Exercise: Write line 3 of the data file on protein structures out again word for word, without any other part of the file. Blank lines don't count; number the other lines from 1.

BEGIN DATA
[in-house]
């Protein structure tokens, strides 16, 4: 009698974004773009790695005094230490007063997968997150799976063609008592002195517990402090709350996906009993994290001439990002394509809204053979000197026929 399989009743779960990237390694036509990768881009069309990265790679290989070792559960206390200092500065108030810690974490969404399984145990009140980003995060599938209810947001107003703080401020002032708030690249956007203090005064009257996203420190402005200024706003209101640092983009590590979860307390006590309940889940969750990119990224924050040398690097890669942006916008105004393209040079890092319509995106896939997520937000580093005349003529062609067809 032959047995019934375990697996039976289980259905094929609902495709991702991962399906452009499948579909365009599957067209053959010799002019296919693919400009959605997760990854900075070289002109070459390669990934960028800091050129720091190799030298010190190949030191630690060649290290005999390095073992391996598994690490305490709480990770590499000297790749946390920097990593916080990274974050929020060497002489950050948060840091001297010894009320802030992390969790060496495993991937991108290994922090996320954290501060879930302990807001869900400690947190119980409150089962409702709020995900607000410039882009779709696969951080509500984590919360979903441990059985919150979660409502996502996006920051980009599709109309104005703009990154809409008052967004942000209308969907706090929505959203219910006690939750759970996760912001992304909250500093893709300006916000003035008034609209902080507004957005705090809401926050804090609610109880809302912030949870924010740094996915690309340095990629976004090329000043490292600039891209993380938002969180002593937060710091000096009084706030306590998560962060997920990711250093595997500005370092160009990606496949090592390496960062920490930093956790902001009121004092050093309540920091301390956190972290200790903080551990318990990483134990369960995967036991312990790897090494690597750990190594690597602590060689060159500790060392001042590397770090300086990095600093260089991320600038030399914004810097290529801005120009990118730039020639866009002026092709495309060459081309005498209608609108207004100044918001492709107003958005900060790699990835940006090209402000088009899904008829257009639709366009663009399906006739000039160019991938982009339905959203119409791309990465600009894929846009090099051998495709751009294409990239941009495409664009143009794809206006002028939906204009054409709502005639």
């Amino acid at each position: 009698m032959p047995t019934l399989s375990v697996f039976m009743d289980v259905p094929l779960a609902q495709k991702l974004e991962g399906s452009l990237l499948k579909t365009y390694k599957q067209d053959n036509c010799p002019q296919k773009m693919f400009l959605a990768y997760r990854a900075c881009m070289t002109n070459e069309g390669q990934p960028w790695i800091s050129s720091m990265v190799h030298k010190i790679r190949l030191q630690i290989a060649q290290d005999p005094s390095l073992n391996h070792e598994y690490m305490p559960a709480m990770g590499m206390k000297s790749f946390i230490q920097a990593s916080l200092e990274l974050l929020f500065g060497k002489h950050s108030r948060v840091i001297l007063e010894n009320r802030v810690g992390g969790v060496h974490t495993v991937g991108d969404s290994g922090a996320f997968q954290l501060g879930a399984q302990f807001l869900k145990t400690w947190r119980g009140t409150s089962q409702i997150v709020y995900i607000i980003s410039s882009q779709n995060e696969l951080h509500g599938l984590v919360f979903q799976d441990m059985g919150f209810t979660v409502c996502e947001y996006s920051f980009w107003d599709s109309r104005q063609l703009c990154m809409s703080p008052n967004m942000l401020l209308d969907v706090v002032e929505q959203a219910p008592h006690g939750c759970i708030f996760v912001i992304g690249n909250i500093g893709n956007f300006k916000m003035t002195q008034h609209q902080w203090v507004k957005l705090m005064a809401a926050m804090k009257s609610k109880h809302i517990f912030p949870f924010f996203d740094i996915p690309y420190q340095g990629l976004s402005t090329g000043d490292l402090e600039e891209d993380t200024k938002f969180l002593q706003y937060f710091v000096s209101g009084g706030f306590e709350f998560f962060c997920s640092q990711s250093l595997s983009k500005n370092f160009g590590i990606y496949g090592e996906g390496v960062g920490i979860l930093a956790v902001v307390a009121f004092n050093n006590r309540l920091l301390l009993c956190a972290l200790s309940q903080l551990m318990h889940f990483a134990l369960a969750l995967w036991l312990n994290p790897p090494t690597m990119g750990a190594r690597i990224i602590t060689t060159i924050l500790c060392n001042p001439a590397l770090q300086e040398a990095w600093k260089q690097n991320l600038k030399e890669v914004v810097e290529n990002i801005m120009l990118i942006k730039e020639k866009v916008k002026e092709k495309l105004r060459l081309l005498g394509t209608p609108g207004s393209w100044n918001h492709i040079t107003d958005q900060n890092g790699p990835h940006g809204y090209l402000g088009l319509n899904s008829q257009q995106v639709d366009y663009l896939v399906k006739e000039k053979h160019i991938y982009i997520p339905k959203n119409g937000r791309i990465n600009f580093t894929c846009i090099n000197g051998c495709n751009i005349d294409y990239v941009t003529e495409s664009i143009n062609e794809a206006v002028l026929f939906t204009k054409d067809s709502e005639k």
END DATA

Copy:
């Amino acid at each position: 009698m032959p047995t019934l399989s375990v697996f039976m009743d289980v259905p094929l779960a609902q495709k991702l974004e991962g399906s452009l990237l499948k579909t365009y390694k599957q067209d053959n036509c010799p002019q296919k773009m693919f400009l959605a990768y997760r990854a900075c881009m070289t002109n070459e069309g390669q990934p960028w790695i800091s050129s720091m990265v190799h030298k010190i790679r190949l030191q630690i290989a060649q290290d005999p005094s390095l073992n391996h070792e598994y690490m305490p559960a709480m990770g590499m206390k000297s790749f946390i230490q920097a990593s916080l200092e990274l974050l929020f500065g060497k002489h950050s108030r948060v840091i001297l007063e010894n009320r802030v810690g992390g969790v060496h974490t495993v991937g991108d969404s290994g922090a996320f997968q954290l501060g879930a399984q302990f807001l869900k145990t400690w947190r119980g009140t409150s089962q409702i997150v709020y995900i607000i980003s410039s882009q779709n995060e696969l951080h509500g599938l984590v919360f979903q799976d441990m059985g919150f209810t979660v409502c996502e947001y996006s920051f980009w107003d599709s109309r104005q063609l703009c990154m809409s703080p008052n967004m942000l401020l209308d969907v706090v002032e929505q959203a219910p008592h006690g939750c759970i708030f996760v912001i992304g690249n909250i500093g893709n956007f300006k916000m003035t002195q008034h609209q902080w203090v507004k957005l705090m005064a809401a926050m804090k009257s609610k109880h809302i517990f912030p949870f924010f996203d740094i996915p690309y420190q340095g990629l976004s402005t090329g000043d490292l402090e600039e891209d993380t200024k938002f969180l002593q706003y937060f710091v000096s209101g009084g706030f306590e709350f998560f962060c997920s640092q990711s250093l595997s983009k500005n370092f160009g590590i990606y496949g090592e996906g390496v960062g920490i979860l930093a956790v902001v307390a009121f004092n050093n006590r309540l920091l301390l009993c956190a972290l200790s309940q903080l551990m318990h889940f990483a134990l369960a969750l995967w036991l312990n994290p790897p090494t690597m990119g750990a190594r690597i990224i602590t060689t060159i924050l500790c060392n001042p001439a590397l770090q300086e040398a990095w600093k260089q690097n991320l600038k030399e890669v914004v810097e290529n990002i801005m120009l990118i942006k730039e020639k866009v916008k002026e092709k495309l105004r060459l081309l005498g394509t209608p609108g207004s393209w100044n918001h492709i040079t107003d958005q900060n890092g790699p990835h940006g809204y090209l402000g088009l319509n899904s008829q257009q995106v639709d366009y663009l896939v399906k006739e000039k053979h160019i991938y982009i997520p339905k959203n119409g937000r791309i990465n600009f580093t894929c846009i090099n000197g051998c495709n751009i005349d294409y990239v941009t003529e495409s664009i143009n062609e794809a206006v002028l026929f939906t204009k054409d067809s709502e005639k």